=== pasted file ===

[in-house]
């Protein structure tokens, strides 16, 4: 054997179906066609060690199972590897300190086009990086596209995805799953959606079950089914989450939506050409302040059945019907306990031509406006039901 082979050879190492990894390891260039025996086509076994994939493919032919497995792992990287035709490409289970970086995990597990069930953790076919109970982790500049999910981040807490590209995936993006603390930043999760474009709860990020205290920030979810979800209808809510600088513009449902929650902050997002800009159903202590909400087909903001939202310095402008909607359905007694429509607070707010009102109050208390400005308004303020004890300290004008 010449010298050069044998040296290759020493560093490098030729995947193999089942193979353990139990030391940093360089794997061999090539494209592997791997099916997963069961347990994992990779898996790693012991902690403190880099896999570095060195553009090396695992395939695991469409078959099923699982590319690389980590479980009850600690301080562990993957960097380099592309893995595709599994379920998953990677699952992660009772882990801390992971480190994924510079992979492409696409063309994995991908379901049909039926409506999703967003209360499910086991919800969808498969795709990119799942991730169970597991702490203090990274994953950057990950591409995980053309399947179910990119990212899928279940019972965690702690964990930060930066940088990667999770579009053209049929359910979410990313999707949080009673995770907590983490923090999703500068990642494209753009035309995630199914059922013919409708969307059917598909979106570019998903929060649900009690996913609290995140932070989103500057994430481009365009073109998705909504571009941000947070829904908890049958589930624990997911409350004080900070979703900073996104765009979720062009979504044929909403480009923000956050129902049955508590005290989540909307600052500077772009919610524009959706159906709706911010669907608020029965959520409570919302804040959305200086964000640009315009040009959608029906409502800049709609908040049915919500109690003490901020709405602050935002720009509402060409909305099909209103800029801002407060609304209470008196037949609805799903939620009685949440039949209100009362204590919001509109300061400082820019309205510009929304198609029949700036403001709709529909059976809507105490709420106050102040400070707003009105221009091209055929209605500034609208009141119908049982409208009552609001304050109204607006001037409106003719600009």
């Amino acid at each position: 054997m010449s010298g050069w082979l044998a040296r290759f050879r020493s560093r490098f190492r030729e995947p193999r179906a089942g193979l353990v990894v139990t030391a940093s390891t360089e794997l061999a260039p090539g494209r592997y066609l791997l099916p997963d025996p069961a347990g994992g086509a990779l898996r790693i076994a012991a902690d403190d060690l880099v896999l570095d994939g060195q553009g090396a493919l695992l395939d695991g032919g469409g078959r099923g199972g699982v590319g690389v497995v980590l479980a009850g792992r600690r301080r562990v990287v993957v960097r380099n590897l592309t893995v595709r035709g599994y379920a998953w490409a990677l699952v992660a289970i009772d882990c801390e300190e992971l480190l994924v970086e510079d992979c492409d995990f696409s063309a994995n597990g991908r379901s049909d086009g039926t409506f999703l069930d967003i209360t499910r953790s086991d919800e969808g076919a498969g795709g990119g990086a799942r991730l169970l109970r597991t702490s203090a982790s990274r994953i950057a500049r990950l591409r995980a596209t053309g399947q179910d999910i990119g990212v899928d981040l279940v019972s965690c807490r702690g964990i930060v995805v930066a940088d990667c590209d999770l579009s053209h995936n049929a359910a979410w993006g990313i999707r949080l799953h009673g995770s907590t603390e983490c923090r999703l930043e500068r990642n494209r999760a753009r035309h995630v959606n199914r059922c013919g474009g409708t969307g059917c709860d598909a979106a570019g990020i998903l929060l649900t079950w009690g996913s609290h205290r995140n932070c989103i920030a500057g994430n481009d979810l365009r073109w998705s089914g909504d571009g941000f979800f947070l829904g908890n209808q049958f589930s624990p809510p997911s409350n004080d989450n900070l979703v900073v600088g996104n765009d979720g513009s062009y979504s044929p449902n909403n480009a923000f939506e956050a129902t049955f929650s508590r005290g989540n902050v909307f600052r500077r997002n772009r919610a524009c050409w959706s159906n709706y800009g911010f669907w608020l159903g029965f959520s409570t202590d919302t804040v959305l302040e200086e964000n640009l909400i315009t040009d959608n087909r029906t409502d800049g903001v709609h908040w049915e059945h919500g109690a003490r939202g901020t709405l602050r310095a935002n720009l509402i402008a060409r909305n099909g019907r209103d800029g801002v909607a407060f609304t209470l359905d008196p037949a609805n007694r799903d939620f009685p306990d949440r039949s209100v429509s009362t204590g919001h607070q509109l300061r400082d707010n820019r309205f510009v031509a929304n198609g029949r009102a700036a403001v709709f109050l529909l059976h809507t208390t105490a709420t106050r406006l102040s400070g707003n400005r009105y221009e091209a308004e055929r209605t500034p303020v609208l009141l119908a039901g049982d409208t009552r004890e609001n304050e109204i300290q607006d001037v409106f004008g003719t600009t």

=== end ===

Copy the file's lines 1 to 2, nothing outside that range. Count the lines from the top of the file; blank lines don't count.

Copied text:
[in-house]
């Protein structure tokens, strides 16, 4: 054997179906066609060690199972590897300190086009990086596209995805799953959606079950089914989450939506050409302040059945019907306990031509406006039901 082979050879190492990894390891260039025996086509076994994939493919032919497995792992990287035709490409289970970086995990597990069930953790076919109970982790500049999910981040807490590209995936993006603390930043999760474009709860990020205290920030979810979800209808809510600088513009449902929650902050997002800009159903202590909400087909903001939202310095402008909607359905007694429509607070707010009102109050208390400005308004303020004890300290004008 010449010298050069044998040296290759020493560093490098030729995947193999089942193979353990139990030391940093360089794997061999090539494209592997791997099916997963069961347990994992990779898996790693012991902690403190880099896999570095060195553009090396695992395939695991469409078959099923699982590319690389980590479980009850600690301080562990993957960097380099592309893995595709599994379920998953990677699952992660009772882990801390992971480190994924510079992979492409696409063309994995991908379901049909039926409506999703967003209360499910086991919800969808498969795709990119799942991730169970597991702490203090990274994953950057990950591409995980053309399947179910990119990212899928279940019972965690702690964990930060930066940088990667999770579009053209049929359910979410990313999707949080009673995770907590983490923090999703500068990642494209753009035309995630199914059922013919409708969307059917598909979106570019998903929060649900009690996913609290995140932070989103500057994430481009365009073109998705909504571009941000947070829904908890049958589930624990997911409350004080900070979703900073996104765009979720062009979504044929909403480009923000956050129902049955508590005290989540909307600052500077772009919610524009959706159906709706911010669907608020029965959520409570919302804040959305200086964000640009315009040009959608029906409502800049709609908040049915919500109690003490901020709405602050935002720009509402060409909305099909209103800029801002407060609304209470008196037949609805799903939620009685949440039949209100009362204590919001509109300061400082820019309205510009929304198609029949700036403001709709529909059976809507105490709420106050102040400070707003009105221009091209055929209605500034609208009141119908049982409208009552609001304050109204607006001037409106003719600009």